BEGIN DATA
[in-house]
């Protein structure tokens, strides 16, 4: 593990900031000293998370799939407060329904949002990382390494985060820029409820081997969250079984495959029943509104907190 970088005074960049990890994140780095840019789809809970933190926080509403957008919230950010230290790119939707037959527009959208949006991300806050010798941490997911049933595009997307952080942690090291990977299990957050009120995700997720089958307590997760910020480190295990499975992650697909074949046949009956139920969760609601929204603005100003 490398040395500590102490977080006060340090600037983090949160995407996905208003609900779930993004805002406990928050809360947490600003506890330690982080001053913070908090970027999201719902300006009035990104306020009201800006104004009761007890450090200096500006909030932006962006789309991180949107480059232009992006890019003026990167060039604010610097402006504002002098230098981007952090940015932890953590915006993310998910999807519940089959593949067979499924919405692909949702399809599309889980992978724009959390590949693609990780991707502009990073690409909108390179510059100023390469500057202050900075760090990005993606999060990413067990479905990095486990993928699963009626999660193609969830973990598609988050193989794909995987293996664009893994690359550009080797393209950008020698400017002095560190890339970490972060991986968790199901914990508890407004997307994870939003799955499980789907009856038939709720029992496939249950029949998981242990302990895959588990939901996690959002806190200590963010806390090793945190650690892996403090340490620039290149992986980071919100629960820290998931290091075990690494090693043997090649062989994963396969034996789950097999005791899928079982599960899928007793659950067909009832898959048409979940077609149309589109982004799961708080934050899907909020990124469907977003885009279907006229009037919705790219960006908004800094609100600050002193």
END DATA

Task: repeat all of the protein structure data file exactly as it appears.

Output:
[in-house]
């Protein structure tokens, strides 16, 4: 593990900031000293998370799939407060329904949002990382390494985060820029409820081997969250079984495959029943509104907190 970088005074960049990890994140780095840019789809809970933190926080509403957008919230950010230290790119939707037959527009959208949006991300806050010798941490997911049933595009997307952080942690090291990977299990957050009120995700997720089958307590997760910020480190295990499975992650697909074949046949009956139920969760609601929204603005100003 490398040395500590102490977080006060340090600037983090949160995407996905208003609900779930993004805002406990928050809360947490600003506890330690982080001053913070908090970027999201719902300006009035990104306020009201800006104004009761007890450090200096500006909030932006962006789309991180949107480059232009992006890019003026990167060039604010610097402006504002002098230098981007952090940015932890953590915006993310998910999807519940089959593949067979499924919405692909949702399809599309889980992978724009959390590949693609990780991707502009990073690409909108390179510059100023390469500057202050900075760090990005993606999060990413067990479905990095486990993928699963009626999660193609969830973990598609988050193989794909995987293996664009893994690359550009080797393209950008020698400017002095560190890339970490972060991986968790199901914990508890407004997307994870939003799955499980789907009856038939709720029992496939249950029949998981242990302990895959588990939901996690959002806190200590963010806390090793945190650690892996403090340490620039290149992986980071919100629960820290998931290091075990690494090693043997090649062989994963396969034996789950097999005791899928079982599960899928007793659950067909009832898959048409979940077609149309589109982004799961708080934050899907909020990124469907977003885009279907006229009037919705790219960006908004800094609100600050002193």